Dragutin Gorjanović-Kramberger

Dragutin Gorjanović-Kramberger was born on October 25, 1856 and died December 24, 1936 in Zagreb, Croatia. He finished his primary education in Zagreb studied paleontology in Zurich, Switzerland. Then moved to Muchen to learn from his lecturer Karl Zittel, who was well known for his expertise in the field of paleontology and anatomy. He received a doctoral degree at the age of 23 in Tubingen, Germany, with his work relating to fossilized fishes. A year later he became a curator Mineralogical Department of the Croatian National Museum. He also mapped out Mount Medvednica with the help of an archeologist named Duro Pilar. He then changed his last name to Gorjanović in year 1890. Dragutin Gorjanović-Kramberger is a well renowned scientist, whose expertise were in the line of paleontology, geology, and archeology.He was also a lecturer and an author of different scientific studies which was publihed in many prestigious scientific journals in Europe. He is one of the University of Zagreb’s honorary doctors. And was a full professor in 1896.

Dragutin Gorjanović-Kramberger was the man liable for the discovery of the Krapina man in a Neanderthal site near the Croatian town of Krapina back in 1899. His discovery easily spread not only in Europe but all through out some parts of the the globe. He spent his life conducting extensive studies on the skeletal material, ecological conditions and the cultures of people who once lived in Croatia. His realization that the difference in human stature and them having their own individuality was due to evolution, which he was able to prove through time, backed by thorough scientific researches. Existence of early humans, considered as the ancestors of the modern man, which he referred to as Homo primigenius, was proven by his interpretation and analysis of their fossil remains. To this date Home primigenius are reffered or classified as Homo neanderthalensis. By his discoveries he was able to prove the evolution theory of human species and made a great contribution to how the world looks at it.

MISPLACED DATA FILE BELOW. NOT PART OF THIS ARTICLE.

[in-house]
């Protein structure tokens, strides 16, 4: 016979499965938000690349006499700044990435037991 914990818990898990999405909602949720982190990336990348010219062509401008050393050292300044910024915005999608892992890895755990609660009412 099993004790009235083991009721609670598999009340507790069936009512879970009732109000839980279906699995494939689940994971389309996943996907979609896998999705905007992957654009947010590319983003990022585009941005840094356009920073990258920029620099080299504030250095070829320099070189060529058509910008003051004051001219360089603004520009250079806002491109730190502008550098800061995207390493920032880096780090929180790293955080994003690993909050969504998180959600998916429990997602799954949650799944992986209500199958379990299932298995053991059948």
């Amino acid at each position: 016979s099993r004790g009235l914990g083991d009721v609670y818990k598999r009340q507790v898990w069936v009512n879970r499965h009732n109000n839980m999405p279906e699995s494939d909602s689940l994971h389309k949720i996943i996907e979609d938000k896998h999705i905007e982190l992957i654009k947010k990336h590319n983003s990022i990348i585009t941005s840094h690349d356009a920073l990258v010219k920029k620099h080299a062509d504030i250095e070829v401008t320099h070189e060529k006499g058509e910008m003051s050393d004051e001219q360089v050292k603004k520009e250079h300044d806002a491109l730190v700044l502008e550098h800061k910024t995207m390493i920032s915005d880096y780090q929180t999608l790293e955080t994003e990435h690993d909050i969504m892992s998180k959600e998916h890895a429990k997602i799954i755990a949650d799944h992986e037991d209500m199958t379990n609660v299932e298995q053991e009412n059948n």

He initiated the study of skeletons of modern humans and created techniques that examines the fluorine in bones to calculate the age of the bones. In 1895 he analyzed inner bone structure using the then newly discovered X-ray machines.The publication of his work was the most comprehensive work that has been written in the area of the paleontology of man. He was also able to create a few geological maps and continued his quest in scientific research.

He was also the founder of the Geological Commission for Croatia and Slanovia, which catered to pedology, the study of soils in their natural environment, and geological mapping. All through out his carrer, more than 250 papers and works of Dragutin Gorjanović-Kramberger were published not only in Croatian journals but international papers as well. He was a member of nine different foreign scientific associations. He was a full member of the formerly known Yugoslav Academy of Sciences and Arts in 1909 but was an active associate member since 1891. Even after his retirement, Dragutin Gorjanović-Kramberger, he remained active, and was still able to publishe 53 works that relates to the Krapina site discoveries between the years 1899 and 1929.